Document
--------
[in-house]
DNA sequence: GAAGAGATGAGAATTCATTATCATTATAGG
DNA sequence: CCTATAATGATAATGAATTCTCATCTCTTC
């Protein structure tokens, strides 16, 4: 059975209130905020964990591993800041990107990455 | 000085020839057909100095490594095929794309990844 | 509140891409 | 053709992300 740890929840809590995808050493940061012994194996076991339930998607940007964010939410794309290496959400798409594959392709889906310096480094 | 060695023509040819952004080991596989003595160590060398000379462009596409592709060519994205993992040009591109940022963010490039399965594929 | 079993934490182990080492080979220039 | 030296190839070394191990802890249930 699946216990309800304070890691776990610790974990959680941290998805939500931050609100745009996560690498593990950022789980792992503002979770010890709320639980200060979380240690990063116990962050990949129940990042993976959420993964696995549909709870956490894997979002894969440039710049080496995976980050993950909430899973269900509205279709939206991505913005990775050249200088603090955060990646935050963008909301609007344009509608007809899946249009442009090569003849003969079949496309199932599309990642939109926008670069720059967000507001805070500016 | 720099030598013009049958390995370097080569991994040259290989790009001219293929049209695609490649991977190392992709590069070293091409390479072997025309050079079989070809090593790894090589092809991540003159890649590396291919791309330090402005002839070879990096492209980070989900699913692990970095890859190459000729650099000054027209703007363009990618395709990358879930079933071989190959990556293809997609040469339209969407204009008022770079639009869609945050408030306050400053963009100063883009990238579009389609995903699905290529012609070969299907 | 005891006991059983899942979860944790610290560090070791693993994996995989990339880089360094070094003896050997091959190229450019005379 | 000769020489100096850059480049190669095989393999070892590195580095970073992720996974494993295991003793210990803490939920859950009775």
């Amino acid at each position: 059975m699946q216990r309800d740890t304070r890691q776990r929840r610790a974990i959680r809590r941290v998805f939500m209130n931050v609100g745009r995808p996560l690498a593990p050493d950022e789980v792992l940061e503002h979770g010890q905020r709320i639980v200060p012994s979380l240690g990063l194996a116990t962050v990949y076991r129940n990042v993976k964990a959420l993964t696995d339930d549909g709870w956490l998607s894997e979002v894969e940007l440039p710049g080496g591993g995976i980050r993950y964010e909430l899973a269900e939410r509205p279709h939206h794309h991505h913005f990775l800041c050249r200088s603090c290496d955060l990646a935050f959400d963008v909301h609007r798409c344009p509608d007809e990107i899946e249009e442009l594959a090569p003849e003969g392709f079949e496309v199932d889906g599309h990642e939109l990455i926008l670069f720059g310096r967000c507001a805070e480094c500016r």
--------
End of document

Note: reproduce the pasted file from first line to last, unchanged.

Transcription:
[in-house]
DNA sequence: GAAGAGATGAGAATTCATTATCATTATAGG
DNA sequence: CCTATAATGATAATGAATTCTCATCTCTTC
């Protein structure tokens, strides 16, 4: 059975209130905020964990591993800041990107990455 | 000085020839057909100095490594095929794309990844 | 509140891409 | 053709992300 740890929840809590995808050493940061012994194996076991339930998607940007964010939410794309290496959400798409594959392709889906310096480094 | 060695023509040819952004080991596989003595160590060398000379462009596409592709060519994205993992040009591109940022963010490039399965594929 | 079993934490182990080492080979220039 | 030296190839070394191990802890249930 699946216990309800304070890691776990610790974990959680941290998805939500931050609100745009996560690498593990950022789980792992503002979770010890709320639980200060979380240690990063116990962050990949129940990042993976959420993964696995549909709870956490894997979002894969440039710049080496995976980050993950909430899973269900509205279709939206991505913005990775050249200088603090955060990646935050963008909301609007344009509608007809899946249009442009090569003849003969079949496309199932599309990642939109926008670069720059967000507001805070500016 | 720099030598013009049958390995370097080569991994040259290989790009001219293929049209695609490649991977190392992709590069070293091409390479072997025309050079079989070809090593790894090589092809991540003159890649590396291919791309330090402005002839070879990096492209980070989900699913692990970095890859190459000729650099000054027209703007363009990618395709990358879930079933071989190959990556293809997609040469339209969407204009008022770079639009869609945050408030306050400053963009100063883009990238579009389609995903699905290529012609070969299907 | 005891006991059983899942979860944790610290560090070791693993994996995989990339880089360094070094003896050997091959190229450019005379 | 000769020489100096850059480049190669095989393999070892590195580095970073992720996974494993295991003793210990803490939920859950009775």
């Amino acid at each position: 059975m699946q216990r309800d740890t304070r890691q776990r929840r610790a974990i959680r809590r941290v998805f939500m209130n931050v609100g745009r995808p996560l690498a593990p050493d950022e789980v792992l940061e503002h979770g010890q905020r709320i639980v200060p012994s979380l240690g990063l194996a116990t962050v990949y076991r129940n990042v993976k964990a959420l993964t696995d339930d549909g709870w956490l998607s894997e979002v894969e940007l440039p710049g080496g591993g995976i980050r993950y964010e909430l899973a269900e939410r509205p279709h939206h794309h991505h913005f990775l800041c050249r200088s603090c290496d955060l990646a935050f959400d963008v909301h609007r798409c344009p509608d007809e990107i899946e249009e442009l594959a090569p003849e003969g392709f079949e496309v199932d889906g599309h990642e939109l990455i926008l670069f720059g310096r967000c507001a805070e480094c500016r």